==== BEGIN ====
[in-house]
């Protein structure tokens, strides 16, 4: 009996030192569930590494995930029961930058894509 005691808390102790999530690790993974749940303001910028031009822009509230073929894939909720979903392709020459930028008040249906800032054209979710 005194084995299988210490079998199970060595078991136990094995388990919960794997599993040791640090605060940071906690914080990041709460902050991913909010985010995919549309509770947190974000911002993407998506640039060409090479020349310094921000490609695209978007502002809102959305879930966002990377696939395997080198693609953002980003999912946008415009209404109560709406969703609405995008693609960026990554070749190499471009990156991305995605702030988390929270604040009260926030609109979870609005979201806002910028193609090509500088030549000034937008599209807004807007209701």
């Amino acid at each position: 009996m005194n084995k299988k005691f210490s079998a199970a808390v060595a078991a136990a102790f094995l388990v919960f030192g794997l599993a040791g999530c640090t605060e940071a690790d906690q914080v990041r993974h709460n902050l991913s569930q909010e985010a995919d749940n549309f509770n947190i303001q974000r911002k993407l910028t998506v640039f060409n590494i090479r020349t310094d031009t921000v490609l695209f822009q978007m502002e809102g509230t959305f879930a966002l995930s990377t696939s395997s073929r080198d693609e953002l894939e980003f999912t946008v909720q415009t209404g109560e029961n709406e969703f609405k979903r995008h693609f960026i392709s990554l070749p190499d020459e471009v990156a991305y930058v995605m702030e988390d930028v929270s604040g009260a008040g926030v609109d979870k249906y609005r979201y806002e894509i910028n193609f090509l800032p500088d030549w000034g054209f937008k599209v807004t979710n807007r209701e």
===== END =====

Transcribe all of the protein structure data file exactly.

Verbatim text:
[in-house]
């Protein structure tokens, strides 16, 4: 009996030192569930590494995930029961930058894509 005691808390102790999530690790993974749940303001910028031009822009509230073929894939909720979903392709020459930028008040249906800032054209979710 005194084995299988210490079998199970060595078991136990094995388990919960794997599993040791640090605060940071906690914080990041709460902050991913909010985010995919549309509770947190974000911002993407998506640039060409090479020349310094921000490609695209978007502002809102959305879930966002990377696939395997080198693609953002980003999912946008415009209404109560709406969703609405995008693609960026990554070749190499471009990156991305995605702030988390929270604040009260926030609109979870609005979201806002910028193609090509500088030549000034937008599209807004807007209701």
């Amino acid at each position: 009996m005194n084995k299988k005691f210490s079998a199970a808390v060595a078991a136990a102790f094995l388990v919960f030192g794997l599993a040791g999530c640090t605060e940071a690790d906690q914080v990041r993974h709460n902050l991913s569930q909010e985010a995919d749940n549309f509770n947190i303001q974000r911002k993407l910028t998506v640039f060409n590494i090479r020349t310094d031009t921000v490609l695209f822009q978007m502002e809102g509230t959305f879930a966002l995930s990377t696939s395997s073929r080198d693609e953002l894939e980003f999912t946008v909720q415009t209404g109560e029961n709406e969703f609405k979903r995008h693609f960026i392709s990554l070749p190499d020459e471009v990156a991305y930058v995605m702030e988390d930028v929270s604040g009260a008040g926030v609109d979870k249906y609005r979201y806002e894509i910028n193609f090509l800032p500088d030549w000034g054209f937008k599209v807004t979710n807007r209701e």